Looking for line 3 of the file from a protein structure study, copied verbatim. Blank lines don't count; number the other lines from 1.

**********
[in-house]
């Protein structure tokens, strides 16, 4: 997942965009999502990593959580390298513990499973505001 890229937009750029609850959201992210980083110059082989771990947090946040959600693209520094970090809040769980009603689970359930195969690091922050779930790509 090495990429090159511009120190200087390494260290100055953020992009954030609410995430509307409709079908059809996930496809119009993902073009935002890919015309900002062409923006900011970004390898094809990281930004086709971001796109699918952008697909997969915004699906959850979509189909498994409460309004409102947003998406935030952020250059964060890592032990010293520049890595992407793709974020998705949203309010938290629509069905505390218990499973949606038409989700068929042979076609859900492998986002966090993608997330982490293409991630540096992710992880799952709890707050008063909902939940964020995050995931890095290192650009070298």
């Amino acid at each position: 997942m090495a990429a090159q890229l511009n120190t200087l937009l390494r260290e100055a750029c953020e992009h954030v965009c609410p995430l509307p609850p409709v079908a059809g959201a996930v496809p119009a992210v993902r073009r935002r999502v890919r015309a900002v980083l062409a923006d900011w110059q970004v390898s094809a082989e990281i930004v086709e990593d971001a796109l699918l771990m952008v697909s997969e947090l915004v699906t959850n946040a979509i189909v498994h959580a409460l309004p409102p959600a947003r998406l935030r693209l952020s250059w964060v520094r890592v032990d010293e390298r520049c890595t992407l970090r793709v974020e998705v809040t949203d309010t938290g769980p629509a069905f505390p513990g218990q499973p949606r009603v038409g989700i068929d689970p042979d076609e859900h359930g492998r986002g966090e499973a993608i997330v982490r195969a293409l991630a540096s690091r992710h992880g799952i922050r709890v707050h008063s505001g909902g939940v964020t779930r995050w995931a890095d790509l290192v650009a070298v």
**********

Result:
């Amino acid at each position: 997942m090495a990429a090159q890229l511009n120190t200087l937009l390494r260290e100055a750029c953020e992009h954030v965009c609410p995430l509307p609850p409709v079908a059809g959201a996930v496809p119009a992210v993902r073009r935002r999502v890919r015309a900002v980083l062409a923006d900011w110059q970004v390898s094809a082989e990281i930004v086709e990593d971001a796109l699918l771990m952008v697909s997969e947090l915004v699906t959850n946040a979509i189909v498994h959580a409460l309004p409102p959600a947003r998406l935030r693209l952020s250059w964060v520094r890592v032990d010293e390298r520049c890595t992407l970090r793709v974020e998705v809040t949203d309010t938290g769980p629509a069905f505390p513990g218990q499973p949606r009603v038409g989700i068929d689970p042979d076609e859900h359930g492998r986002g966090e499973a993608i997330v982490r195969a293409l991630a540096s690091r992710h992880g799952i922050r709890v707050h008063s505001g909902g939940v964020t779930r995050w995931a890095d790509l290192v650009a070298v």